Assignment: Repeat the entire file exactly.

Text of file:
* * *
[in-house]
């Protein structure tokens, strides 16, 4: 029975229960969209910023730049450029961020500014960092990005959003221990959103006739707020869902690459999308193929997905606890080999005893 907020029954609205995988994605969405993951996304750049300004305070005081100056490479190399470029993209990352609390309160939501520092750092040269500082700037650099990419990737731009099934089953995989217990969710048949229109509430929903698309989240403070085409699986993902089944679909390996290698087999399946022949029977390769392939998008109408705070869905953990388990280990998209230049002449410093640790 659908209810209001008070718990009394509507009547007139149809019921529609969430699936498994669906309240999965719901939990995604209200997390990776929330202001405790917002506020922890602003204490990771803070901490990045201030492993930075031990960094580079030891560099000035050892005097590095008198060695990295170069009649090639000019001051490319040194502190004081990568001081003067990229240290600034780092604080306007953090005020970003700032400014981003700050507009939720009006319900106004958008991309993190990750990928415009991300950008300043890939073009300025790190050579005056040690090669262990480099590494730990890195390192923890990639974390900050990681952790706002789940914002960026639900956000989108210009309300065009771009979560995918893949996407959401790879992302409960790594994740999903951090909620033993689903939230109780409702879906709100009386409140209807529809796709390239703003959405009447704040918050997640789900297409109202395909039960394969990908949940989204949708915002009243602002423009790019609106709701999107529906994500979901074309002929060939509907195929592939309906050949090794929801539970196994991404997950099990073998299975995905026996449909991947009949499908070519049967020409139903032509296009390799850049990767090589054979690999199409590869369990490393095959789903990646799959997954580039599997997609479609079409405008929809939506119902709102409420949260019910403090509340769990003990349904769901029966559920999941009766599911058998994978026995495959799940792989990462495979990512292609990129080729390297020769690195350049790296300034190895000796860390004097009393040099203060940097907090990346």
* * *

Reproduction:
[in-house]
């Protein structure tokens, strides 16, 4: 029975229960969209910023730049450029961020500014960092990005959003221990959103006739707020869902690459999308193929997905606890080999005893 907020029954609205995988994605969405993951996304750049300004305070005081100056490479190399470029993209990352609390309160939501520092750092040269500082700037650099990419990737731009099934089953995989217990969710048949229109509430929903698309989240403070085409699986993902089944679909390996290698087999399946022949029977390769392939998008109408705070869905953990388990280990998209230049002449410093640790 659908209810209001008070718990009394509507009547007139149809019921529609969430699936498994669906309240999965719901939990995604209200997390990776929330202001405790917002506020922890602003204490990771803070901490990045201030492993930075031990960094580079030891560099000035050892005097590095008198060695990295170069009649090639000019001051490319040194502190004081990568001081003067990229240290600034780092604080306007953090005020970003700032400014981003700050507009939720009006319900106004958008991309993190990750990928415009991300950008300043890939073009300025790190050579005056040690090669262990480099590494730990890195390192923890990639974390900050990681952790706002789940914002960026639900956000989108210009309300065009771009979560995918893949996407959401790879992302409960790594994740999903951090909620033993689903939230109780409702879906709100009386409140209807529809796709390239703003959405009447704040918050997640789900297409109202395909039960394969990908949940989204949708915002009243602002423009790019609106709701999107529906994500979901074309002929060939509907195929592939309906050949090794929801539970196994991404997950099990073998299975995905026996449909991947009949499908070519049967020409139903032509296009390799850049990767090589054979690999199409590869369990490393095959789903990646799959997954580039599997997609479609079409405008929809939506119902709102409420949260019910403090509340769990003990349904769901029966559920999941009766599911058998994978026995495959799940792989990462495979990512292609990129080729390297020769690195350049790296300034190895000796860390004097009393040099203060940097907090990346």